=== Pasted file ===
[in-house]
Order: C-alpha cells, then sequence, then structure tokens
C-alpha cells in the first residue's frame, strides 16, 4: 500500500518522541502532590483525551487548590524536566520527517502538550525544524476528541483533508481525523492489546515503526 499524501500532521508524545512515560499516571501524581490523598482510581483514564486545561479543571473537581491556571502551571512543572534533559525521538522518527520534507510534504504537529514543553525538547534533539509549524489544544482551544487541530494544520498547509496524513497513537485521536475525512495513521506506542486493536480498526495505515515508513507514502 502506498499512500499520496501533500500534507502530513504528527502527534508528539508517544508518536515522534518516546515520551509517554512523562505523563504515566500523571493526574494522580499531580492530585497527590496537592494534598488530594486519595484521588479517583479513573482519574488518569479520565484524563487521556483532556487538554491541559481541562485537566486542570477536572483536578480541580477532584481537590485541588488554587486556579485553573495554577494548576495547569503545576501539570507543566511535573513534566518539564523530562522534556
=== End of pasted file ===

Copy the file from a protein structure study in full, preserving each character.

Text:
[in-house]
Order: C-alpha cells, then sequence, then structure tokens
C-alpha cells in the first residue's frame, strides 16, 4: 500500500518522541502532590483525551487548590524536566520527517502538550525544524476528541483533508481525523492489546515503526 499524501500532521508524545512515560499516571501524581490523598482510581483514564486545561479543571473537581491556571502551571512543572534533559525521538522518527520534507510534504504537529514543553525538547534533539509549524489544544482551544487541530494544520498547509496524513497513537485521536475525512495513521506506542486493536480498526495505515515508513507514502 502506498499512500499520496501533500500534507502530513504528527502527534508528539508517544508518536515522534518516546515520551509517554512523562505523563504515566500523571493526574494522580499531580492530585497527590496537592494534598488530594486519595484521588479517583479513573482519574488518569479520565484524563487521556483532556487538554491541559481541562485537566486542570477536572483536578480541580477532584481537590485541588488554587486556579485553573495554577494548576495547569503545576501539570507543566511535573513534566518539564523530562522534556